2017 – 1hr 54 min – Cert 12A
Genres: Romantic comedy
Directed by: Lone Sherfig (An Education)
Stars: Gemma Arterton, Sam Claflin, Bill Nighy, Richard E Grant
Bookings: email firstname.lastname@example.org or
phone Lucy Matthews 01725 518695
Having initially expected to show Dunkirk but then hearing indifferent reports of it, our November showing is this lovely film based on the same event.
Their Finest is a romantic comedy (no, don’t groan you chaps, even I very much enjoyed it!) about a wartime propaganda film set in 1939 mid-Blitz London and Devon, commissioned by the Ministry of Information not only to boost British morale which was at a very low ebb after Dunkirk, but also for consumption in the USA to encourage them to join in the war.
The government finds itself struggling to strike the right tone in its public information shorts, so the head of the Ministry’s film division (Richard E Grant) hires a young Welsh woman called Catrin Cole (Gemma Arterton). Catrin thought she was interviewing for a secretarial job but found herself accepting an offer of a scipt-writing job to bring a much-needed feminine perspective to their scripts. “Obviously we can’t pay you as much as the chaps,” Grant says in a matter-of-fact manner during her interview – one of countless swipes at Catrin’s sex that pass without a flicker of dissent. Another comes on her first day in the office, when her tetchy but undeniably gifted new colleague Tom Buckley (Sam Claflin) chirpily informs her that the women’s dialogue she’s been hired to write is known around the office as ‘the slop’.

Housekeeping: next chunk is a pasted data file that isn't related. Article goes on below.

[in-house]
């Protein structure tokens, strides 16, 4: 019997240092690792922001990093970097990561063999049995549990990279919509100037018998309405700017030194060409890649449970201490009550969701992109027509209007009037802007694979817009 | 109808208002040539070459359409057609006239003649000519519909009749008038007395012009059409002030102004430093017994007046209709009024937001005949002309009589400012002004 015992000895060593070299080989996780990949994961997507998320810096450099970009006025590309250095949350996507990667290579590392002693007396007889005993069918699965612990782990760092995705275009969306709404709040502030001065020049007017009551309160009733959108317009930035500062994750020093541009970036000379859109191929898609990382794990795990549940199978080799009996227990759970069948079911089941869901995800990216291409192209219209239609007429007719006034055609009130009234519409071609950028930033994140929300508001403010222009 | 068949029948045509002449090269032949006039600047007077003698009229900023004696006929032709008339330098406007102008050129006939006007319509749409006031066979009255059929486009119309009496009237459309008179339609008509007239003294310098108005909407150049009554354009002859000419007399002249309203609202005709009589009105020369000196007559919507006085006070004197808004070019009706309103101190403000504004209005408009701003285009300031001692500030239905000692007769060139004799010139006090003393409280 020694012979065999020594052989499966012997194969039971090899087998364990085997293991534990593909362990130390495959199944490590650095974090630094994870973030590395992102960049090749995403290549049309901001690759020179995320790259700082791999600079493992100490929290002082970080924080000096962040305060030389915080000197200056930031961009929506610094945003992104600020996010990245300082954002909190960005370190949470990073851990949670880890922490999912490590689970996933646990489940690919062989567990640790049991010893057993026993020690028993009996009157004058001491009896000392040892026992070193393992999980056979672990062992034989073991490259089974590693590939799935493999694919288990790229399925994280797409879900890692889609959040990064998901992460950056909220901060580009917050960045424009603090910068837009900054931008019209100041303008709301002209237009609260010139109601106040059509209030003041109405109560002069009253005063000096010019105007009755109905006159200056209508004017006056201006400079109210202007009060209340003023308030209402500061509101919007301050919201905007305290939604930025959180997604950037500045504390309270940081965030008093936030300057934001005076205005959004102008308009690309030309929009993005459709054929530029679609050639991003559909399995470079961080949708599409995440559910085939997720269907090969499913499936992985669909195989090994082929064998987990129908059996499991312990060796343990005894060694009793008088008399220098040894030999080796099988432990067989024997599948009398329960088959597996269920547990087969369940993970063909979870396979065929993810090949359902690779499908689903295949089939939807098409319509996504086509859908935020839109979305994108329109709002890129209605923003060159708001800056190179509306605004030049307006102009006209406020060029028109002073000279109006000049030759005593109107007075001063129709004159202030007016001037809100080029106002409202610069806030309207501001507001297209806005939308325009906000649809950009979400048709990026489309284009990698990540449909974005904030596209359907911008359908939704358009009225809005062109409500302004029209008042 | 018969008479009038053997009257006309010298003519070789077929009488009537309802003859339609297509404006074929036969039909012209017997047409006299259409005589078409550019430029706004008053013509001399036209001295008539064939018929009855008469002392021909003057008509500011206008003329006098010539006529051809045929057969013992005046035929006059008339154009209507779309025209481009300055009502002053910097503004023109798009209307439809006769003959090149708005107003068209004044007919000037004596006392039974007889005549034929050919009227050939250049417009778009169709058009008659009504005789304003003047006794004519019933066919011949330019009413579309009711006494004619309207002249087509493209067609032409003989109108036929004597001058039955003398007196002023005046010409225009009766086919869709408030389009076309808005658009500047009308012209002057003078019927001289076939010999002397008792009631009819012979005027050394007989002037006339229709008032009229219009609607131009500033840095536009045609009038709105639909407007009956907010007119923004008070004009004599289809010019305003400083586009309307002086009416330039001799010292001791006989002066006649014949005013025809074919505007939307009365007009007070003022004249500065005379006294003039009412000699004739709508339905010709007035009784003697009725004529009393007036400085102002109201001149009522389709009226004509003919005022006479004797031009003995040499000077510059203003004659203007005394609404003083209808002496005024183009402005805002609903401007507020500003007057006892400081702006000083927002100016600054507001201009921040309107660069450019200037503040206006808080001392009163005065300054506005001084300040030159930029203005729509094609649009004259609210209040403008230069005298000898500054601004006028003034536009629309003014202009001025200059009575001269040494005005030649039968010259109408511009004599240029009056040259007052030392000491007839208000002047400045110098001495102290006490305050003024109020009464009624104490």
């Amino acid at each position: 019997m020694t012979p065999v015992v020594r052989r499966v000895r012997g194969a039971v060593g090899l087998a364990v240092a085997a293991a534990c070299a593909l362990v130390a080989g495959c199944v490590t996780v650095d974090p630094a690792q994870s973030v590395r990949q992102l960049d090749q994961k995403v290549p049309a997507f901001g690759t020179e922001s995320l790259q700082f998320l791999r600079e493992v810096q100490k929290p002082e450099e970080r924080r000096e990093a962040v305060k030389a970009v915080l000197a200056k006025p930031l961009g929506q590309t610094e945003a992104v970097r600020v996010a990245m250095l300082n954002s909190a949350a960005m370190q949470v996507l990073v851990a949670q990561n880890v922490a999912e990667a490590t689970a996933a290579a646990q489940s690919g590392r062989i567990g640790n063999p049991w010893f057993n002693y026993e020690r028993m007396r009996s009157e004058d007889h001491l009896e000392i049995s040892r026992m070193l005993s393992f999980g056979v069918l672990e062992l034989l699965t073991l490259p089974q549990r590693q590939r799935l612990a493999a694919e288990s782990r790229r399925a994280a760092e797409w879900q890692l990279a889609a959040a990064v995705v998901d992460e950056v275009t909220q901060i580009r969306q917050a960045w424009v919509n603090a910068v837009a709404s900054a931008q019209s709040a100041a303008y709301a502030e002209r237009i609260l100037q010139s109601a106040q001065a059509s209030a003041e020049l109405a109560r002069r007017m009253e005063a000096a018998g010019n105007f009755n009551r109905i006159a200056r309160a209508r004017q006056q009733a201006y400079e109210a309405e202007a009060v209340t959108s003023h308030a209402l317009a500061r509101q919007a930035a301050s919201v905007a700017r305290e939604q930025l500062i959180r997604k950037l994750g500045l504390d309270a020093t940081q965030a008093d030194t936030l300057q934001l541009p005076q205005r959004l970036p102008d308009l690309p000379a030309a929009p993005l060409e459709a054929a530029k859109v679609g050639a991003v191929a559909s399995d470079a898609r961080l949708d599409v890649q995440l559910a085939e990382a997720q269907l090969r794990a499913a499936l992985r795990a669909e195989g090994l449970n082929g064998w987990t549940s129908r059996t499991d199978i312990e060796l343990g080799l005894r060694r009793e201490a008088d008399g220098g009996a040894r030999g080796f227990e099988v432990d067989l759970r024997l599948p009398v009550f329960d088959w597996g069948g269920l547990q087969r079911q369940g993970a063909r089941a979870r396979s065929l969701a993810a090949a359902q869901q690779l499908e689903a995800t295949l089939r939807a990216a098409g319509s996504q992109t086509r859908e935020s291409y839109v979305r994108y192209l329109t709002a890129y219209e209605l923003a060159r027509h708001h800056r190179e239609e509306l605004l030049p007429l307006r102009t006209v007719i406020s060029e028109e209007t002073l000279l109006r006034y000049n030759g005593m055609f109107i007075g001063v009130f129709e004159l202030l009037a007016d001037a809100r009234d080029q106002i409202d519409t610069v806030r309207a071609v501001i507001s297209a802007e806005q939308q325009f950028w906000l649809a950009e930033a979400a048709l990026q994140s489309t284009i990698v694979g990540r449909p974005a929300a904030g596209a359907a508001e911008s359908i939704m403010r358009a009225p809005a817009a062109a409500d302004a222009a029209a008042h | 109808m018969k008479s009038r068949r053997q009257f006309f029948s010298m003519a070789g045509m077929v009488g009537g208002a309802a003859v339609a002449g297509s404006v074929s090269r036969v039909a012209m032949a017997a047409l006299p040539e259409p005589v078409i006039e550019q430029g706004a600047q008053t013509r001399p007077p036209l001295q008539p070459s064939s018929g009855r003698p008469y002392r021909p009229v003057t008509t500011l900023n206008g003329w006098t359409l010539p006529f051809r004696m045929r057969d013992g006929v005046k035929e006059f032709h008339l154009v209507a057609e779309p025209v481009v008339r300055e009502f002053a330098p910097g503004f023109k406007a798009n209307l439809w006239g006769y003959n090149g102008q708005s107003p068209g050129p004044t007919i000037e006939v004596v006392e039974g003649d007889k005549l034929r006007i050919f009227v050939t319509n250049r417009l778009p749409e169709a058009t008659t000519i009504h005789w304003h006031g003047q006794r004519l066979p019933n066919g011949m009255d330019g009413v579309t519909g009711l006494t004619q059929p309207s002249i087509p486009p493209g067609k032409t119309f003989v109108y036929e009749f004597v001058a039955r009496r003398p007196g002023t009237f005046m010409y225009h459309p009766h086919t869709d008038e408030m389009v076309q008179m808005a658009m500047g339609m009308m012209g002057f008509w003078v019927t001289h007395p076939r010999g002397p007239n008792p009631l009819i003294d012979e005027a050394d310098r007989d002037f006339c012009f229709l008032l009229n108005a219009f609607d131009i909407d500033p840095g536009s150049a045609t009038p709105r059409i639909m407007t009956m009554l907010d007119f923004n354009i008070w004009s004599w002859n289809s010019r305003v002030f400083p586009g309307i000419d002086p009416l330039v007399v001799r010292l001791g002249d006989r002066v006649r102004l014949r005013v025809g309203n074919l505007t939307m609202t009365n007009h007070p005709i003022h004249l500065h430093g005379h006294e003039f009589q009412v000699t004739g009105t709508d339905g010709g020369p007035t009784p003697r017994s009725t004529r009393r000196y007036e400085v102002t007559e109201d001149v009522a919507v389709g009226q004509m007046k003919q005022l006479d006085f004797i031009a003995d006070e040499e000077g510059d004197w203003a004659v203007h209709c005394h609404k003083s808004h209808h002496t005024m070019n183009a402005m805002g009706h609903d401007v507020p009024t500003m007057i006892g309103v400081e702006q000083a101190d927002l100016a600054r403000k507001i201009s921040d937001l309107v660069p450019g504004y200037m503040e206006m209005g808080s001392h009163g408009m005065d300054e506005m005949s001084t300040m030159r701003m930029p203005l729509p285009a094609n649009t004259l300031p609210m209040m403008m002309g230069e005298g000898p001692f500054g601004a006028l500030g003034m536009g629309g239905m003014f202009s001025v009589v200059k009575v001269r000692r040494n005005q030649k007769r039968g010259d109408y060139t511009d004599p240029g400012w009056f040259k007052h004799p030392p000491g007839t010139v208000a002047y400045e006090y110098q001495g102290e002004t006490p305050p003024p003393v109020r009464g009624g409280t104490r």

The film bristles with accurate depictions of the gender gap which eventually led to the Equality Act and is in current focus in many ways including BBC R4 Today issues. The film is interspersed with black and white archive clips which include the famous British words “… feel better after a nice cup of tea” as consolation to a factory worker who has just heard that her husband is missing in action.
Gemma Arterton is superb as the Catrin Cole, and Bill Nighy acts somewhat away from his usual typecast characters as the dilapidated and disillusioned matinee star of yore, who still sees romantic lead material in the mirror, but is cast, to his horror, as a boozy old coot. Catrin’s shrewd but respectful handling of Nighy’s character (aptly named Ambrose Hilliard) is one of the plot’s funniest and most rewarding scenes. The excellent period settings and wardrobes add important authenticity which enhance our sense of participating in the making of the film within the film.
This film is not fast-moving, but that is its virtue. The love story, with its wooden, stilted and frustrated emotions, is a reminder of the repressive sexual politics of its day – rather like, in a very different way, the serious religious divide illustrated in the below-stairs love story of Viceroy’s House we showed in October. DG
Doors open 7:00pm, Film 7:30 £6, Supper 9:45 £6, wine £11/bottle
Pay at the door, last bookings 1200 Sunday 11th November
Please note: if fully booked, no-shows may be charged for the film and supper
Next event: Rockbourne Christmas Party Fri 15th December, details later
Click here to download a copy of the flyer